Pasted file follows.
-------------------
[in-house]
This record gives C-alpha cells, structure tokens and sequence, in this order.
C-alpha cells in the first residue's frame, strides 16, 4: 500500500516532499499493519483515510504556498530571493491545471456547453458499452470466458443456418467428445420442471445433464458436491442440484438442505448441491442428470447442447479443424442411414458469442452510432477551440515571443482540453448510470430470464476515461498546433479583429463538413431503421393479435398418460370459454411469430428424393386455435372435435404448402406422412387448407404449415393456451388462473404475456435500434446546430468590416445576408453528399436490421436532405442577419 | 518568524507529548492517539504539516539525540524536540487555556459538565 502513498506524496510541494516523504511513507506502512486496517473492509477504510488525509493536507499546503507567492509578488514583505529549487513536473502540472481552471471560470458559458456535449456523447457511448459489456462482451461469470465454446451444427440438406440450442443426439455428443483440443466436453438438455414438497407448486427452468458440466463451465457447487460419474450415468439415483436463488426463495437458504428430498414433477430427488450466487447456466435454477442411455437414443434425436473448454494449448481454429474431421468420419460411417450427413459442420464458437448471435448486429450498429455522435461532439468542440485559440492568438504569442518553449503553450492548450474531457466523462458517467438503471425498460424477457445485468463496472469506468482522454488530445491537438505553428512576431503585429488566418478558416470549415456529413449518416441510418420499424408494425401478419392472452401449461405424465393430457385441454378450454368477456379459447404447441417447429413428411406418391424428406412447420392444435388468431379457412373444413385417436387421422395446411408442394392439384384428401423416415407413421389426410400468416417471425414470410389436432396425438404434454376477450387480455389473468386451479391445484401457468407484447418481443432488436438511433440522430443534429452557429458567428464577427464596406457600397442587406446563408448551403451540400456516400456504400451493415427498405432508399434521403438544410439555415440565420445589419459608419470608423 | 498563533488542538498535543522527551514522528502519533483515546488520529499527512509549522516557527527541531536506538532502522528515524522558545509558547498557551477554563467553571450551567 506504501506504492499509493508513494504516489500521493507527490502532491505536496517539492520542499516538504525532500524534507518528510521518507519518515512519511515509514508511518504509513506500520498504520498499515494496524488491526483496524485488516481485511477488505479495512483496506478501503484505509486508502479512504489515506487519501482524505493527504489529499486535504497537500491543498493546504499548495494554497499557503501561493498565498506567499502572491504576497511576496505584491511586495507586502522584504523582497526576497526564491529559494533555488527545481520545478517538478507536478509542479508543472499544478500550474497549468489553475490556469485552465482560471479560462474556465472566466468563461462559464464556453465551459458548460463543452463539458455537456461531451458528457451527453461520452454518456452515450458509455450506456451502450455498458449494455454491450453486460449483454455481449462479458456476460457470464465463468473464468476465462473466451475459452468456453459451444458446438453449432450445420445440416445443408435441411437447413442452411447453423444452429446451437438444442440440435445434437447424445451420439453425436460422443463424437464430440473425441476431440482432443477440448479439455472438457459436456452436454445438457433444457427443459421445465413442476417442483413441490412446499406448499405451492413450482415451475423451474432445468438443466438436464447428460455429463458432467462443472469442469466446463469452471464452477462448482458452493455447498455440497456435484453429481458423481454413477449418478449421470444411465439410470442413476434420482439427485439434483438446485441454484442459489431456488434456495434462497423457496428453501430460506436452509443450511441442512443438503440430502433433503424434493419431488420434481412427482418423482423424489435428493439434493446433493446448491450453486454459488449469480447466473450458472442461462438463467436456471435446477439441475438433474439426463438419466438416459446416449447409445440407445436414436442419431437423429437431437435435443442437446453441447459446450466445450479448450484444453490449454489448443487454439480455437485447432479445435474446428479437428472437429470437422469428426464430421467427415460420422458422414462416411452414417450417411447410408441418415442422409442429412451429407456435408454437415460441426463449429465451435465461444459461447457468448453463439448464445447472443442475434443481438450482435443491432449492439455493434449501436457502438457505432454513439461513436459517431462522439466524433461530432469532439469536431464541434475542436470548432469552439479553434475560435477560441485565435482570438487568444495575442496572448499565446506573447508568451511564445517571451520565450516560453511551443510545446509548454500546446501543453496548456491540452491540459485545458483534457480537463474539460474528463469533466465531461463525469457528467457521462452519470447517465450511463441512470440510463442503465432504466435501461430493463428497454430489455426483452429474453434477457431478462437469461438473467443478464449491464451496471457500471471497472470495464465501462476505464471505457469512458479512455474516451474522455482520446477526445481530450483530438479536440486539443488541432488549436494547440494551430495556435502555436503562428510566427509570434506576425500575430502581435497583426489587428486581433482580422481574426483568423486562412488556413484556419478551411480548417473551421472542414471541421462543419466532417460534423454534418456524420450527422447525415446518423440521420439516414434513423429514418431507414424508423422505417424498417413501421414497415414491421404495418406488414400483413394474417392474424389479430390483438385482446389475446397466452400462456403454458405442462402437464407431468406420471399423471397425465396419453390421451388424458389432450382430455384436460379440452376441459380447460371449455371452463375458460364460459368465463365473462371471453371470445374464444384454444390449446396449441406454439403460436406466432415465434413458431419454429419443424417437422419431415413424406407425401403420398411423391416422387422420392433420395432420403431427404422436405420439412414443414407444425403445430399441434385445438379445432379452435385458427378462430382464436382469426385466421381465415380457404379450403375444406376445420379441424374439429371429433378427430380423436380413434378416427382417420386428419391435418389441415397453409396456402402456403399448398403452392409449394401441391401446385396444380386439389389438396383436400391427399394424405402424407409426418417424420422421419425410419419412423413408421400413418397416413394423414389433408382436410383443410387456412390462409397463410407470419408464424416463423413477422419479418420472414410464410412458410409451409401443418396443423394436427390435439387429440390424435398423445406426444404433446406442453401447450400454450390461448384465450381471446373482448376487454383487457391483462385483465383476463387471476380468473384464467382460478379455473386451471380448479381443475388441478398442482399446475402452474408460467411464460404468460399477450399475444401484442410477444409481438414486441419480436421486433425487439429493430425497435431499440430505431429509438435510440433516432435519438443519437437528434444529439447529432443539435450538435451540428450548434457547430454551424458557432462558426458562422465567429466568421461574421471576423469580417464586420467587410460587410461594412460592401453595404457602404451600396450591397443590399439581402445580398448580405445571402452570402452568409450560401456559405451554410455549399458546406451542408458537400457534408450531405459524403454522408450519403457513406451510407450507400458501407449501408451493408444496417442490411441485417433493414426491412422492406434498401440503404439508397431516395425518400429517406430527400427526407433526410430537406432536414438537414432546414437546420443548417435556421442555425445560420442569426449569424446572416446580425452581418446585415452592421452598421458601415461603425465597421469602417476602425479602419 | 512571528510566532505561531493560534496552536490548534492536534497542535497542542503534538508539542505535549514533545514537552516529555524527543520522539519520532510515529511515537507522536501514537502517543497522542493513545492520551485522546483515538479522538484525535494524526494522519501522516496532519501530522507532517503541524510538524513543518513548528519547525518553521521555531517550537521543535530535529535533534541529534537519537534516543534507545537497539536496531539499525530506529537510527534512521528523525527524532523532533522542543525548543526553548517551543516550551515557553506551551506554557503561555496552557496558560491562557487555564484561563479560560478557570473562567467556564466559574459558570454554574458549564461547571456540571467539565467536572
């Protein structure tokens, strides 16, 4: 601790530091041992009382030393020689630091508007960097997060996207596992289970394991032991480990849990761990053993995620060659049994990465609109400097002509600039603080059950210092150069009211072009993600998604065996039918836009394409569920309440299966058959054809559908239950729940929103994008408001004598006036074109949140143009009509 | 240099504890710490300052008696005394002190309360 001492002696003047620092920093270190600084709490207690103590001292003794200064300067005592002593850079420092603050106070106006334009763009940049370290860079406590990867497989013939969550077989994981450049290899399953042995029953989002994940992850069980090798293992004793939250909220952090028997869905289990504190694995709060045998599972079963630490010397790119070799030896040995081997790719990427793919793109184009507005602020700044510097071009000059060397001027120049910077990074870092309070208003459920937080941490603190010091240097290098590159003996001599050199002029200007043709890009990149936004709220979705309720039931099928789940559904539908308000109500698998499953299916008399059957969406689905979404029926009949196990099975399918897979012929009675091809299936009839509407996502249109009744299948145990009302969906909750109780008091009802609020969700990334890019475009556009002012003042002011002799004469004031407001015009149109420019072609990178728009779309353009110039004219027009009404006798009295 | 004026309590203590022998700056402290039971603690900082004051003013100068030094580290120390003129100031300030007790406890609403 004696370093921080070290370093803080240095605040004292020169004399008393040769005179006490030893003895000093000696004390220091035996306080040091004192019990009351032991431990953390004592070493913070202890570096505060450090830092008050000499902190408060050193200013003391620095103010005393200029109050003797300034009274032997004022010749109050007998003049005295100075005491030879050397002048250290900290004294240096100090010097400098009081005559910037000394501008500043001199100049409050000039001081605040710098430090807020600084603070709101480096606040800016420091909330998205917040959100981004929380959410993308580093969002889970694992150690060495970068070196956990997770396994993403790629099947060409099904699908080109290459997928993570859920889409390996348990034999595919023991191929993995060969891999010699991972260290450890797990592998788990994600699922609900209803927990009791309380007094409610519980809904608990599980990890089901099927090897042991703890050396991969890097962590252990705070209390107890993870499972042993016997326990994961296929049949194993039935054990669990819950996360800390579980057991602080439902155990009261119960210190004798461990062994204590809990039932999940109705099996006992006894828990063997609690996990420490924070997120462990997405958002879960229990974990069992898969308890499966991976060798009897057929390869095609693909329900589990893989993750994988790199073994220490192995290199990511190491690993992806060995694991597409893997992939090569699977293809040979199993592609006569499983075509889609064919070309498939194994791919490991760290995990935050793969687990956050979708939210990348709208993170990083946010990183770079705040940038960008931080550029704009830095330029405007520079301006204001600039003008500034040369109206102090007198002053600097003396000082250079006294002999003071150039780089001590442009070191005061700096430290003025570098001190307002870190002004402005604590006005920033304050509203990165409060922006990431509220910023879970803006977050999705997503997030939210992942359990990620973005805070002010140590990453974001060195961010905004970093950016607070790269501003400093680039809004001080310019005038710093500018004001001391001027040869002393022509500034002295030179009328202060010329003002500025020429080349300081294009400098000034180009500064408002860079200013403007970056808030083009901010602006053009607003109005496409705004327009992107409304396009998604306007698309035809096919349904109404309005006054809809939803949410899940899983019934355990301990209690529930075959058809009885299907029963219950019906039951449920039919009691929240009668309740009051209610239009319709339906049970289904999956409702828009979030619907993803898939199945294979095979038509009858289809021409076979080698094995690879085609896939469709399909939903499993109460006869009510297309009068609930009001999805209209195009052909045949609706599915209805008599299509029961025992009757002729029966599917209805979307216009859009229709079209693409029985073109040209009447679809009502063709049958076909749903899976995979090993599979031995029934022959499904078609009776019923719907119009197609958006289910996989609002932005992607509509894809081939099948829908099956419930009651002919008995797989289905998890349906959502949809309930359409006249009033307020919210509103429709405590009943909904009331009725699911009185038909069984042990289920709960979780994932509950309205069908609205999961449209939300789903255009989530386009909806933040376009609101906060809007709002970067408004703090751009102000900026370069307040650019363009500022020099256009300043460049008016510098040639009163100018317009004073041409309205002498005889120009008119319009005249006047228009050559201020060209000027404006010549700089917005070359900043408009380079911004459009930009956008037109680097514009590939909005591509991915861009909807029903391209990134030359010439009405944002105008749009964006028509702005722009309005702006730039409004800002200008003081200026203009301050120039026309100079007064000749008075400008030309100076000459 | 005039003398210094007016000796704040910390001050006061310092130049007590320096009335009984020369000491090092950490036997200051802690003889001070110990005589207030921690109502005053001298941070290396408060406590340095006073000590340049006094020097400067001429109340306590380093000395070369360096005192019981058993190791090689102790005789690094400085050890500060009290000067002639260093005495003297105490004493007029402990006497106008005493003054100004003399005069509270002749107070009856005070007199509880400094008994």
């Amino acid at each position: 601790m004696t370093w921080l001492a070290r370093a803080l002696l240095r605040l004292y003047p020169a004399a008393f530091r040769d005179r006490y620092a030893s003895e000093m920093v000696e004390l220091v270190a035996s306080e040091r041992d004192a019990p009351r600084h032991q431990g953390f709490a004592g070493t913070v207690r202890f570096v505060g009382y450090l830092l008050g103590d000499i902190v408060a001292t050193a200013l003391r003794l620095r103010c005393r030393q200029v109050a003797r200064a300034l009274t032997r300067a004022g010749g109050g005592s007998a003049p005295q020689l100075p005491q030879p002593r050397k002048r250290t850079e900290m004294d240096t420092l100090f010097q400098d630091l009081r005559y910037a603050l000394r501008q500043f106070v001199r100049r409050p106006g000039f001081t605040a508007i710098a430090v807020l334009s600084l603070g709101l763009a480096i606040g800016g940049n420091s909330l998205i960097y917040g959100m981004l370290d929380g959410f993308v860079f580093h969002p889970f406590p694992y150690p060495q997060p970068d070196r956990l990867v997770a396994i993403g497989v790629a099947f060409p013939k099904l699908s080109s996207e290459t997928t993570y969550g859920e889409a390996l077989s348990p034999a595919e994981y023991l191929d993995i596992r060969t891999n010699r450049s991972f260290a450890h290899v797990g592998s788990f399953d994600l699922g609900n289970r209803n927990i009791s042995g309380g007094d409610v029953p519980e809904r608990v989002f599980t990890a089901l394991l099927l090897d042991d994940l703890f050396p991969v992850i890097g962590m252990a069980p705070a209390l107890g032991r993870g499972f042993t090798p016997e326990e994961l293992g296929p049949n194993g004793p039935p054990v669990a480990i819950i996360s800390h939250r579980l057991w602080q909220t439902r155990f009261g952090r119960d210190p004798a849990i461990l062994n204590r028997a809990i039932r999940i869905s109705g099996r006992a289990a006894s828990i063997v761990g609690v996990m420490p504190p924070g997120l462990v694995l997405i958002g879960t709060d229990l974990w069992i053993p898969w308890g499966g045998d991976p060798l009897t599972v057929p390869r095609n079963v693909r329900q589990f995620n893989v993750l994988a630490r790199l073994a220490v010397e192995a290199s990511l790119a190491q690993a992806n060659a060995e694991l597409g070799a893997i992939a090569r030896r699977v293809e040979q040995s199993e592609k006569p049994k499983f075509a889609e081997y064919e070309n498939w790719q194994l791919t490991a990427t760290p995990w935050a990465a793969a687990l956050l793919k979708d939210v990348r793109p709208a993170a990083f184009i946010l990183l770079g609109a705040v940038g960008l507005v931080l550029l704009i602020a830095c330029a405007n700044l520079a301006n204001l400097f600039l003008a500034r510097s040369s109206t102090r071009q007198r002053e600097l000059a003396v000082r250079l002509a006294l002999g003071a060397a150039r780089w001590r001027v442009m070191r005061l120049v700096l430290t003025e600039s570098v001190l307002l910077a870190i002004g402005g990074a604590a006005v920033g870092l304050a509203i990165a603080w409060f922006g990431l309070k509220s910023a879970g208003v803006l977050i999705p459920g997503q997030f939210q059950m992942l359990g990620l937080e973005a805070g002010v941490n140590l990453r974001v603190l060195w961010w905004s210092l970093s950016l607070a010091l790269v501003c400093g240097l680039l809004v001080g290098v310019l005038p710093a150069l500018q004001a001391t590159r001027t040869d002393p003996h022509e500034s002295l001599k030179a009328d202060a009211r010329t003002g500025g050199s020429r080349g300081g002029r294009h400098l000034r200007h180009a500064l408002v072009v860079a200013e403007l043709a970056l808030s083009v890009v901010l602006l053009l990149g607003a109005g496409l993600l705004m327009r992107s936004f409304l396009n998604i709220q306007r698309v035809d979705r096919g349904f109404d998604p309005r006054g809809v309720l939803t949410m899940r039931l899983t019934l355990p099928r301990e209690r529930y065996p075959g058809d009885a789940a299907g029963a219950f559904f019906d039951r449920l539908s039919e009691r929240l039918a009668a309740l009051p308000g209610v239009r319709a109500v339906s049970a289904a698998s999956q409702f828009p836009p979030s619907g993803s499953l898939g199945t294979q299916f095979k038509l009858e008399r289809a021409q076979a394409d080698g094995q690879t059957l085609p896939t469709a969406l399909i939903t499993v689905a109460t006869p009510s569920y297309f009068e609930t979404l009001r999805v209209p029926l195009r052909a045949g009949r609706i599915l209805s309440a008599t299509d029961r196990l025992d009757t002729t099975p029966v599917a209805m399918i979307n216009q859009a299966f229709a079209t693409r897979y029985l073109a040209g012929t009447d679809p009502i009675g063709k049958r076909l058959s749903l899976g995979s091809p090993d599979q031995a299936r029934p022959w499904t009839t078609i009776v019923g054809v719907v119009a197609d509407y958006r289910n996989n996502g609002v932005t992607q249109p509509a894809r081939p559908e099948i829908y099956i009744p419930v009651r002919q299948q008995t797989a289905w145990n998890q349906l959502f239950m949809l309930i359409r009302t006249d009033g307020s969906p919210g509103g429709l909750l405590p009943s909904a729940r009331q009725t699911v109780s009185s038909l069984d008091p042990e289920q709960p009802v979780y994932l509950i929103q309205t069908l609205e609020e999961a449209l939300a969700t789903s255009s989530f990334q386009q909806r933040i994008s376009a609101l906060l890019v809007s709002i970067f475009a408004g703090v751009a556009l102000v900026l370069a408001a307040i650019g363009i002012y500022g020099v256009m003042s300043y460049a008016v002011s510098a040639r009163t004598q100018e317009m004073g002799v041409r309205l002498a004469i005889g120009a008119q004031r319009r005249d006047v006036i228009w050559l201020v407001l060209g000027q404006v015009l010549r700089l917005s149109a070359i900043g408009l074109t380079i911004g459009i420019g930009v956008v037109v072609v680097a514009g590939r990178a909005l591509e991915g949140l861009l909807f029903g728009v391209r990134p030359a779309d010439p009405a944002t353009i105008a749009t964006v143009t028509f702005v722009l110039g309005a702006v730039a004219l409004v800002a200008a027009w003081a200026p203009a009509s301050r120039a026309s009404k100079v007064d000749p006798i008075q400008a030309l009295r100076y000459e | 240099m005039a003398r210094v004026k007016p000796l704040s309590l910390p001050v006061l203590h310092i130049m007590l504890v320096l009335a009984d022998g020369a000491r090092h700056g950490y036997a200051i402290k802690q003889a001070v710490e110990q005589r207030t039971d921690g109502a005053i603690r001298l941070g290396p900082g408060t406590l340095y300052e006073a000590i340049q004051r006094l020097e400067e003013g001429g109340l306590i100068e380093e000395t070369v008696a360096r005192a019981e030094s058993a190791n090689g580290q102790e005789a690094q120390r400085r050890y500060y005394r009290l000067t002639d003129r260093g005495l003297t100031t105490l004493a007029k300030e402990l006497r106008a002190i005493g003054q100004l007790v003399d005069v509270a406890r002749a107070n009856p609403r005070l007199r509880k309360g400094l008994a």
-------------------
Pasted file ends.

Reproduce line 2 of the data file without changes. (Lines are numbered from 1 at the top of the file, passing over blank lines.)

This record gives C-alpha cells, structure tokens and sequence, in this order.